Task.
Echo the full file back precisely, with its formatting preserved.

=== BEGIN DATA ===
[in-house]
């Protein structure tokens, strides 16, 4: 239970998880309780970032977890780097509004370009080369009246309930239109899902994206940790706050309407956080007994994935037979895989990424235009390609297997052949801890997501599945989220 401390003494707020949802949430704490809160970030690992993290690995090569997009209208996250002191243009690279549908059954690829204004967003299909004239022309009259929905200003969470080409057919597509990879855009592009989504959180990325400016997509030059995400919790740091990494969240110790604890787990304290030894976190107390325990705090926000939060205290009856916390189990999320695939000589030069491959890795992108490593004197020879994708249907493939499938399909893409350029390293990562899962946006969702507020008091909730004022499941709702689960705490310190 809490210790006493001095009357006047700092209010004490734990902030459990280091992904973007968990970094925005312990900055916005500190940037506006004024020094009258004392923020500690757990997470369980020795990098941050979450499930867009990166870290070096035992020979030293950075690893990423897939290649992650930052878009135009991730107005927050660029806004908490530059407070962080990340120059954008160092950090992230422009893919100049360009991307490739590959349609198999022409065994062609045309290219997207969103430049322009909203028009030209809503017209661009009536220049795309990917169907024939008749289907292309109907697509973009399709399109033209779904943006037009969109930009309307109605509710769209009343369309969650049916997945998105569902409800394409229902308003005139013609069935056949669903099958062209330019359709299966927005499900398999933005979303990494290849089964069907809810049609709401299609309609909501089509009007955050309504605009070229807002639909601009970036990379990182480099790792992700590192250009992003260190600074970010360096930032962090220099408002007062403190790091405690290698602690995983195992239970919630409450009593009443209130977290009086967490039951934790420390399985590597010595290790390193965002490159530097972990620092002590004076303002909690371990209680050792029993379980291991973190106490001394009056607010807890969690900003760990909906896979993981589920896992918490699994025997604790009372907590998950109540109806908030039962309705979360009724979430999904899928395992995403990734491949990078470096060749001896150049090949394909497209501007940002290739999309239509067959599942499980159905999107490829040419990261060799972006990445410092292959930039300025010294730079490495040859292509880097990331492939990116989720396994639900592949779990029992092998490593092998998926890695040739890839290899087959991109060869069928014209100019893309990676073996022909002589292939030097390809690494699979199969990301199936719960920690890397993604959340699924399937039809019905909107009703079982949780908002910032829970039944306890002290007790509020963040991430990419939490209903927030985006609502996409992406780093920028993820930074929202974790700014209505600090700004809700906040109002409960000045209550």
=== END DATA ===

[in-house]
């Protein structure tokens, strides 16, 4: 239970998880309780970032977890780097509004370009080369009246309930239109899902994206940790706050309407956080007994994935037979895989990424235009390609297997052949801890997501599945989220 401390003494707020949802949430704490809160970030690992993290690995090569997009209208996250002191243009690279549908059954690829204004967003299909004239022309009259929905200003969470080409057919597509990879855009592009989504959180990325400016997509030059995400919790740091990494969240110790604890787990304290030894976190107390325990705090926000939060205290009856916390189990999320695939000589030069491959890795992108490593004197020879994708249907493939499938399909893409350029390293990562899962946006969702507020008091909730004022499941709702689960705490310190 809490210790006493001095009357006047700092209010004490734990902030459990280091992904973007968990970094925005312990900055916005500190940037506006004024020094009258004392923020500690757990997470369980020795990098941050979450499930867009990166870290070096035992020979030293950075690893990423897939290649992650930052878009135009991730107005927050660029806004908490530059407070962080990340120059954008160092950090992230422009893919100049360009991307490739590959349609198999022409065994062609045309290219997207969103430049322009909203028009030209809503017209661009009536220049795309990917169907024939008749289907292309109907697509973009399709399109033209779904943006037009969109930009309307109605509710769209009343369309969650049916997945998105569902409800394409229902308003005139013609069935056949669903099958062209330019359709299966927005499900398999933005979303990494290849089964069907809810049609709401299609309609909501089509009007955050309504605009070229807002639909601009970036990379990182480099790792992700590192250009992003260190600074970010360096930032962090220099408002007062403190790091405690290698602690995983195992239970919630409450009593009443209130977290009086967490039951934790420390399985590597010595290790390193965002490159530097972990620092002590004076303002909690371990209680050792029993379980291991973190106490001394009056607010807890969690900003760990909906896979993981589920896992918490699994025997604790009372907590998950109540109806908030039962309705979360009724979430999904899928395992995403990734491949990078470096060749001896150049090949394909497209501007940002290739999309239509067959599942499980159905999107490829040419990261060799972006990445410092292959930039300025010294730079490495040859292509880097990331492939990116989720396994639900592949779990029992092998490593092998998926890695040739890839290899087959991109060869069928014209100019893309990676073996022909002589292939030097390809690494699979199969990301199936719960920690890397993604959340699924399937039809019905909107009703079982949780908002910032829970039944306890002290007790509020963040991430990419939490209903927030985006609502996409992406780093920028993820930074929202974790700014209505600090700004809700906040109002409960000045209550």